São Paulo subway ordered to suspend use of facial recognition

The court decision follows a civil lawsuit initiated by a number of civil rights organizations.
Written by Angelica Mari, Contributing Writer

The company responsible for running the São Paulo metro system was ordered to suspend the use of facial recognition technology.

According to the decision issued on Tuesday by judge Cynthia Thome at the São Paulo State Court, Companhia do Metropolitano de São Paulo (METRO) must immediately suspend the process to capture and processing of biometric data for facial recognition in the context of the implementation of an electronic surveillance system. 

Moreover, the company has been ordered to immediately suspend the roll-out of new equipment that promotes data capture and biometrics processing for facial recognition. The decision also sets a daily fine in the event of non-compliance.

The decision follows a civil lawsuit initiated by several civil rights organizations calling for a ban on the use of facial recognition technology amid discrimination concerns. According to the latest sentence, the entities argued that despite the fact this was not explicit in the public notice for the system, one of its objectives is implementing a facial recognition system of all subway users, with capacity for data storage and sharing.

The claimants argued that the electronic monitoring system would involve facial recognition, with images of all 4 million daily metro users captured by a system called SecurOS. The goal is to store data, and there is a possibility that SecurOS will be integrated with other electronic monitoring systems based on facial recognition.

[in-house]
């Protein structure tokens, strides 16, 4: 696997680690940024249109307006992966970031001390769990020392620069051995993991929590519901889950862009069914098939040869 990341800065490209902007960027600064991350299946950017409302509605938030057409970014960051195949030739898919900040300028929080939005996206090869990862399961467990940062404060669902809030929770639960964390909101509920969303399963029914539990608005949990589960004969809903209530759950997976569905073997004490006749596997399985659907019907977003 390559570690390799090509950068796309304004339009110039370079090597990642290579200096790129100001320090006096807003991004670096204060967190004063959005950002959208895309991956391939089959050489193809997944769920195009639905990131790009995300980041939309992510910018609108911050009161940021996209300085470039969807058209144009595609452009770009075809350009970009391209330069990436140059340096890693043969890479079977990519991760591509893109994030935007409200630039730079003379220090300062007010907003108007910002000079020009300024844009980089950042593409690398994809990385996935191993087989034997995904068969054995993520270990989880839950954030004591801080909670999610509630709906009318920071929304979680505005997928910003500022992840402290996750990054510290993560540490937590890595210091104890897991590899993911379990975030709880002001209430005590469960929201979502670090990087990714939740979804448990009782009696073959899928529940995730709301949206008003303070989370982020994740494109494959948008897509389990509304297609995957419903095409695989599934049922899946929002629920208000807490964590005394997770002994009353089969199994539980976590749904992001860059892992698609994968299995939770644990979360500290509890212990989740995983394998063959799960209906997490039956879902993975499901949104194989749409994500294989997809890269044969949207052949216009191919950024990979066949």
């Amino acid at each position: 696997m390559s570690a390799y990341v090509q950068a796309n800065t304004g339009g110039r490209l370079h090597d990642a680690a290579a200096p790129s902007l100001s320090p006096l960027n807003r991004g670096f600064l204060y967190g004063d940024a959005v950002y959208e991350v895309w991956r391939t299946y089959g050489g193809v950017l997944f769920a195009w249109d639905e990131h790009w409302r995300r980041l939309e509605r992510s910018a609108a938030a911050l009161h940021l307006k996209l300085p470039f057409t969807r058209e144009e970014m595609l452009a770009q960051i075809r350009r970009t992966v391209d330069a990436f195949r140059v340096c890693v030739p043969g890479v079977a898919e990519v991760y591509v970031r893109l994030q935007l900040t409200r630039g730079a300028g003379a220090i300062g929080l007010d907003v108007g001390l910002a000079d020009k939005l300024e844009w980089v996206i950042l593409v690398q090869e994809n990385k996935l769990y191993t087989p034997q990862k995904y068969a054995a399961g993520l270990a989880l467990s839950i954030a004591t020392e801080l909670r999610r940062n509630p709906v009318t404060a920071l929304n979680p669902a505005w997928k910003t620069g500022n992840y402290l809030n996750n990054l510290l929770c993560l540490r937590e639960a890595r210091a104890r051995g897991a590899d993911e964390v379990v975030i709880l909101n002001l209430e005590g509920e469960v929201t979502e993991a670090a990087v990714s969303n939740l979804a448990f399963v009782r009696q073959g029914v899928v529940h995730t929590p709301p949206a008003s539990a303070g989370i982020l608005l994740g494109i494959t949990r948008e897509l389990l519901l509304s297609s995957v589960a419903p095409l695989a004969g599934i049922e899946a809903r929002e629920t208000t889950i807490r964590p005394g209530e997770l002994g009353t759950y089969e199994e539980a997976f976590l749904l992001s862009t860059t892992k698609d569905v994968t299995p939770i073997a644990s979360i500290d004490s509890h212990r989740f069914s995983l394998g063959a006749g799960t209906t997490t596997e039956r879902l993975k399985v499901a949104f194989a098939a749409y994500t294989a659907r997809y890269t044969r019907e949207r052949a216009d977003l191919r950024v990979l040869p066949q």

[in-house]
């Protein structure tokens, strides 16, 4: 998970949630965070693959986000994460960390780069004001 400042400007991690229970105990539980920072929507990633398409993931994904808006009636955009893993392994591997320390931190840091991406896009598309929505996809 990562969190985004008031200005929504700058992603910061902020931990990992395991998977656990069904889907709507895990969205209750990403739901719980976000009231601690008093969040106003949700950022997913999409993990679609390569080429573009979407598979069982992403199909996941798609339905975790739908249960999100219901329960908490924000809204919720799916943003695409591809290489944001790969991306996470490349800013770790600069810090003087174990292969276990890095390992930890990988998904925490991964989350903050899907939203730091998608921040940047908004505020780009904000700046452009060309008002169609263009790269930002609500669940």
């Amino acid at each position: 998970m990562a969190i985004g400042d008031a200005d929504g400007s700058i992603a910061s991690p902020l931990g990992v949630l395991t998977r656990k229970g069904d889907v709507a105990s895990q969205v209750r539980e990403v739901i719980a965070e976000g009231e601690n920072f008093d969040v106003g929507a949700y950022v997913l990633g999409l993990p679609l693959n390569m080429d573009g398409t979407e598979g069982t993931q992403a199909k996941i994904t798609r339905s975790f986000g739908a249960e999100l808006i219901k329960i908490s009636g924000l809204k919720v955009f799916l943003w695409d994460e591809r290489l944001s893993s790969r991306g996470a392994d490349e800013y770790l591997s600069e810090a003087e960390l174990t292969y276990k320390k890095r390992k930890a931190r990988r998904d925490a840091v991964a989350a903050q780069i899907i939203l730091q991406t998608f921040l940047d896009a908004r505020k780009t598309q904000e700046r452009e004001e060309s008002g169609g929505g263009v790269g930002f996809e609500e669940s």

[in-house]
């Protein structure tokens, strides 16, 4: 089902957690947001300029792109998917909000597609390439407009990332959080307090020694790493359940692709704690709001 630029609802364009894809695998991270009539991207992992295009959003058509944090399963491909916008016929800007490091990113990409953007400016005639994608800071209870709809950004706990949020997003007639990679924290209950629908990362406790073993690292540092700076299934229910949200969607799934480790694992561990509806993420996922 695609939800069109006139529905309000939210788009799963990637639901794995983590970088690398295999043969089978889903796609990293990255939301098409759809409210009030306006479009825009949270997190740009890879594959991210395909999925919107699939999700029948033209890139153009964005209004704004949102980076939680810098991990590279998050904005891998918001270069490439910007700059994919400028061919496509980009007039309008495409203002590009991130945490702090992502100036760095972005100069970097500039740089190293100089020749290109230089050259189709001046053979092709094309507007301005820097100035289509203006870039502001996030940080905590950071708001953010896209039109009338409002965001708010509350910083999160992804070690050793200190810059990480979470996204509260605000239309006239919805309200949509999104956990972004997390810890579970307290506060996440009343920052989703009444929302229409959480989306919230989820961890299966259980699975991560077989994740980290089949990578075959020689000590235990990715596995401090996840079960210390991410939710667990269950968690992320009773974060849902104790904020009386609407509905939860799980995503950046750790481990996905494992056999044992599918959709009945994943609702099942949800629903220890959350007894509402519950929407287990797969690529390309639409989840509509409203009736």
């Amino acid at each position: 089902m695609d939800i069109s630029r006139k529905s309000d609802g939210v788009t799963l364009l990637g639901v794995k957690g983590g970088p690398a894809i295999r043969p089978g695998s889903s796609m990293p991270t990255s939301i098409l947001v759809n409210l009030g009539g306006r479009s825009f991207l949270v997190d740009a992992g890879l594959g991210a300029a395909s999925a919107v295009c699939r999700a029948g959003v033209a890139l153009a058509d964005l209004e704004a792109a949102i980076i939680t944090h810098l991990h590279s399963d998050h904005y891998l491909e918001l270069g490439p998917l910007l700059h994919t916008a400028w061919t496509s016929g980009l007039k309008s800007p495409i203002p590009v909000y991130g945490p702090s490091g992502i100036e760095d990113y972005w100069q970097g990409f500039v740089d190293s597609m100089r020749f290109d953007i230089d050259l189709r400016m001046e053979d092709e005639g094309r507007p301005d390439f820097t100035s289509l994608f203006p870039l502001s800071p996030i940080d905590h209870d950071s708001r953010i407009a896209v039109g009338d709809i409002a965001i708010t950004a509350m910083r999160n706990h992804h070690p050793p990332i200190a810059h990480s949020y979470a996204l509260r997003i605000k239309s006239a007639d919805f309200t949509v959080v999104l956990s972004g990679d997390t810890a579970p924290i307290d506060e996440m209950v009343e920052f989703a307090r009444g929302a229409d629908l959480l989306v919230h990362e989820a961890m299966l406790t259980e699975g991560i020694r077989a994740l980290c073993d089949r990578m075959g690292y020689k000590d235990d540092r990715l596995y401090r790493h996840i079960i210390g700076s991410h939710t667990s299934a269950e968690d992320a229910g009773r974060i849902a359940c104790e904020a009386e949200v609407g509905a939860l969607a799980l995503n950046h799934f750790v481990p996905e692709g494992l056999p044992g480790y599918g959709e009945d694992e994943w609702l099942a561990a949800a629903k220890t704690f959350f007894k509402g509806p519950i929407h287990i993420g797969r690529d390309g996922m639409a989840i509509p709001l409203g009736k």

Citing the civil lawsuit, the sentence noted the organizations deem the capture of biometric data from all Metro users as "illegal and disproportionate, since all faces, from all users, will be read, copied, measured and recorded." In addition, the organizations argued that despite the data processing activities, there are no measures in place for obtaining consent and non-consent to data processing biometric data of subway users.

In addition, the sentence noted the entities have argued that there is a lack of transparency around the characteristics and risks related to the treatment of personal data by the company running the São Paulo metro system. The organizations noted that METRO failed to explain which database will be used to train facial recognition models, which prevents evaluating the project efficiency. Furthermore, there is no information about the evaluation and impact measures and risk mitigation in implementing the electronic monitoring system with facial recognition.

According to the latest decision, judge Thome noted that METRO has not yet provided precise information about how facial recognition would be used in the subway system and how the information would be processed.

The sentence argued that the case presents several technical issues that require additional evidence, but the system's implementation could impact citizens' fundamental rights.

"On the other hand, it must be considered that the administrative contract is in force and that there was a large investment by METRO. In addition, no doubt suspending the execution of the contract regarding the installation of the system may generate irreversible damages", the sentence noted.

Contacted by ZDNet, METRO said that it had not been notified of the decision. However, the company said it "will appeal and provide all clarifications, since the new monitoring system strictly complies with the General Data Protection Regulations provisions." Since February, personal data protection is a fundamental right in Brazil.

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